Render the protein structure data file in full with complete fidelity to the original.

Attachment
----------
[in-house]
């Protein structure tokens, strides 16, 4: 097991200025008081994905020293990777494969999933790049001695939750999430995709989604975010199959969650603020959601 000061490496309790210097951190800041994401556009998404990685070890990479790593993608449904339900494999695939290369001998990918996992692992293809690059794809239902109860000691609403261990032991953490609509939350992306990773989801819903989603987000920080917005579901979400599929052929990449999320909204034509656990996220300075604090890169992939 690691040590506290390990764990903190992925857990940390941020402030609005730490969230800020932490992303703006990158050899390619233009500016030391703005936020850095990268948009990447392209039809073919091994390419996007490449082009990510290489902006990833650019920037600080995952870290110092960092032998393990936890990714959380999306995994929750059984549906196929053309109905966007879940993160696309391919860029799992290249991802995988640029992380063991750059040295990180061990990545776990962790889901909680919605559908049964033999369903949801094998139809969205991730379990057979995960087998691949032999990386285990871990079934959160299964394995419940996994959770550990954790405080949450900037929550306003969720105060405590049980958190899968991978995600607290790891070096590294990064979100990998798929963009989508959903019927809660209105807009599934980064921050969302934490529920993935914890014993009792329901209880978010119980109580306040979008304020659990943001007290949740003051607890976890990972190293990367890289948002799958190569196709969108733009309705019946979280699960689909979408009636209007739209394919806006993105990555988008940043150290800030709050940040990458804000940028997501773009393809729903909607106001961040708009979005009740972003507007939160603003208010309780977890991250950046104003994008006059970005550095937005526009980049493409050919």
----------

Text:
[in-house]
């Protein structure tokens, strides 16, 4: 097991200025008081994905020293990777494969999933790049001695939750999430995709989604975010199959969650603020959601 000061490496309790210097951190800041994401556009998404990685070890990479790593993608449904339900494999695939290369001998990918996992692992293809690059794809239902109860000691609403261990032991953490609509939350992306990773989801819903989603987000920080917005579901979400599929052929990449999320909204034509656990996220300075604090890169992939 690691040590506290390990764990903190992925857990940390941020402030609005730490969230800020932490992303703006990158050899390619233009500016030391703005936020850095990268948009990447392209039809073919091994390419996007490449082009990510290489902006990833650019920037600080995952870290110092960092032998393990936890990714959380999306995994929750059984549906196929053309109905966007879940993160696309391919860029799992290249991802995988640029992380063991750059040295990180061990990545776990962790889901909680919605559908049964033999369903949801094998139809969205991730379990057979995960087998691949032999990386285990871990079934959160299964394995419940996994959770550990954790405080949450900037929550306003969720105060405590049980958190899968991978995600607290790891070096590294990064979100990998798929963009989508959903019927809660209105807009599934980064921050969302934490529920993935914890014993009792329901209880978010119980109580306040979008304020659990943001007290949740003051607890976890990972190293990367890289948002799958190569196709969108733009309705019946979280699960689909979408009636209007739209394919806006993105990555988008940043150290800030709050940040990458804000940028997501773009393809729903909607106001961040708009979005009740972003507007939160603003208010309780977890991250950046104003994008006059970005550095937005526009980049493409050919």